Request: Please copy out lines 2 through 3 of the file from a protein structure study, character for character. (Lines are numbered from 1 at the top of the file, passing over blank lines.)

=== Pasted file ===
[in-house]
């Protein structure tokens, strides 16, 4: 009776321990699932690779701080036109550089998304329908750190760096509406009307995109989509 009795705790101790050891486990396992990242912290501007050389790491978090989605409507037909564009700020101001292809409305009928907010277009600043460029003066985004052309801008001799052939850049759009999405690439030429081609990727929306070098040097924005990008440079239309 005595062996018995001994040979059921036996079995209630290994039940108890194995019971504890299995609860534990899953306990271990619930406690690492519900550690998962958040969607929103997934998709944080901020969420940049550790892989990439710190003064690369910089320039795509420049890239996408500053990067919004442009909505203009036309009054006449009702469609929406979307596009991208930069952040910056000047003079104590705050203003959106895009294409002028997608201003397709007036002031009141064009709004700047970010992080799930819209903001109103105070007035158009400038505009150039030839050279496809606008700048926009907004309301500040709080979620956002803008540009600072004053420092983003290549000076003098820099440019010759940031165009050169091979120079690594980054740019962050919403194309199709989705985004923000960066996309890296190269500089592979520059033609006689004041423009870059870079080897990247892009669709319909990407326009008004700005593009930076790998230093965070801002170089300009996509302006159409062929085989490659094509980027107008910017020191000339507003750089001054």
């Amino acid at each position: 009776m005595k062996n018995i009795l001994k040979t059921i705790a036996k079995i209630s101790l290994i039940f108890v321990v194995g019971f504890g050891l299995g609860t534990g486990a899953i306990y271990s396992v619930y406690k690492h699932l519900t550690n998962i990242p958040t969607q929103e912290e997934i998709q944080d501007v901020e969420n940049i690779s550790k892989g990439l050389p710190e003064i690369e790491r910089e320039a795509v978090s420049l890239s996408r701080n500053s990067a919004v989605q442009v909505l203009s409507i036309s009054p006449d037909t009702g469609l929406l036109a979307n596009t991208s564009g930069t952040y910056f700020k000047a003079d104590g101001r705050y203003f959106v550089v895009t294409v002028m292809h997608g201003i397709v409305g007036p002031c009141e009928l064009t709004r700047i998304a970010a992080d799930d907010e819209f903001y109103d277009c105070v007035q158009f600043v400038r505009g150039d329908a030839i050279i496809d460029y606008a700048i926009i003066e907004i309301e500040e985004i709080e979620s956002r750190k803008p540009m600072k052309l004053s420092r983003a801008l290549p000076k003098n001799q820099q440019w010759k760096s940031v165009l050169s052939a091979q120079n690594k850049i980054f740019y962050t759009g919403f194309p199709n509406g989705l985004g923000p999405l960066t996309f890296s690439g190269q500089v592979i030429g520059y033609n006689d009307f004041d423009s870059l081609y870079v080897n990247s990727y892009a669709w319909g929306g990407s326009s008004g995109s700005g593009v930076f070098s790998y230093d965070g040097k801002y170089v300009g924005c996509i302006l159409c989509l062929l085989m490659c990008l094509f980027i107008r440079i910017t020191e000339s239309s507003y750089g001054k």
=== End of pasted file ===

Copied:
């Protein structure tokens, strides 16, 4: 009776321990699932690779701080036109550089998304329908750190760096509406009307995109989509 009795705790101790050891486990396992990242912290501007050389790491978090989605409507037909564009700020101001292809409305009928907010277009600043460029003066985004052309801008001799052939850049759009999405690439030429081609990727929306070098040097924005990008440079239309 005595062996018995001994040979059921036996079995209630290994039940108890194995019971504890299995609860534990899953306990271990619930406690690492519900550690998962958040969607929103997934998709944080901020969420940049550790892989990439710190003064690369910089320039795509420049890239996408500053990067919004442009909505203009036309009054006449009702469609929406979307596009991208930069952040910056000047003079104590705050203003959106895009294409002028997608201003397709007036002031009141064009709004700047970010992080799930819209903001109103105070007035158009400038505009150039030839050279496809606008700048926009907004309301500040709080979620956002803008540009600072004053420092983003290549000076003098820099440019010759940031165009050169091979120079690594980054740019962050919403194309199709989705985004923000960066996309890296190269500089592979520059033609006689004041423009870059870079080897990247892009669709319909990407326009008004700005593009930076790998230093965070801002170089300009996509302006159409062929085989490659094509980027107008910017020191000339507003750089001054």
């Amino acid at each position: 009776m005595k062996n018995i009795l001994k040979t059921i705790a036996k079995i209630s101790l290994i039940f108890v321990v194995g019971f504890g050891l299995g609860t534990g486990a899953i306990y271990s396992v619930y406690k690492h699932l519900t550690n998962i990242p958040t969607q929103e912290e997934i998709q944080d501007v901020e969420n940049i690779s550790k892989g990439l050389p710190e003064i690369e790491r910089e320039a795509v978090s420049l890239s996408r701080n500053s990067a919004v989605q442009v909505l203009s409507i036309s009054p006449d037909t009702g469609l929406l036109a979307n596009t991208s564009g930069t952040y910056f700020k000047a003079d104590g101001r705050y203003f959106v550089v895009t294409v002028m292809h997608g201003i397709v409305g007036p002031c009141e009928l064009t709004r700047i998304a970010a992080d799930d907010e819209f903001y109103d277009c105070v007035q158009f600043v400038r505009g150039d329908a030839i050279i496809d460029y606008a700048i926009i003066e907004i309301e500040e985004i709080e979620s956002r750190k803008p540009m600072k052309l004053s420092r983003a801008l290549p000076k003098n001799q820099q440019w010759k760096s940031v165009l050169s052939a091979q120079n690594k850049i980054f740019y962050t759009g919403f194309p199709n509406g989705l985004g923000p999405l960066t996309f890296s690439g190269q500089v592979i030429g520059y033609n006689d009307f004041d423009s870059l081609y870079v080897n990247s990727y892009a669709w319909g929306g990407s326009s008004g995109s700005g593009v930076f070098s790998y230093d965070g040097k801002y170089v300009g924005c996509i302006l159409c989509l062929l085989m490659c990008l094509f980027i107008r440079i910017t020191e000339s239309s507003y750089g001054k």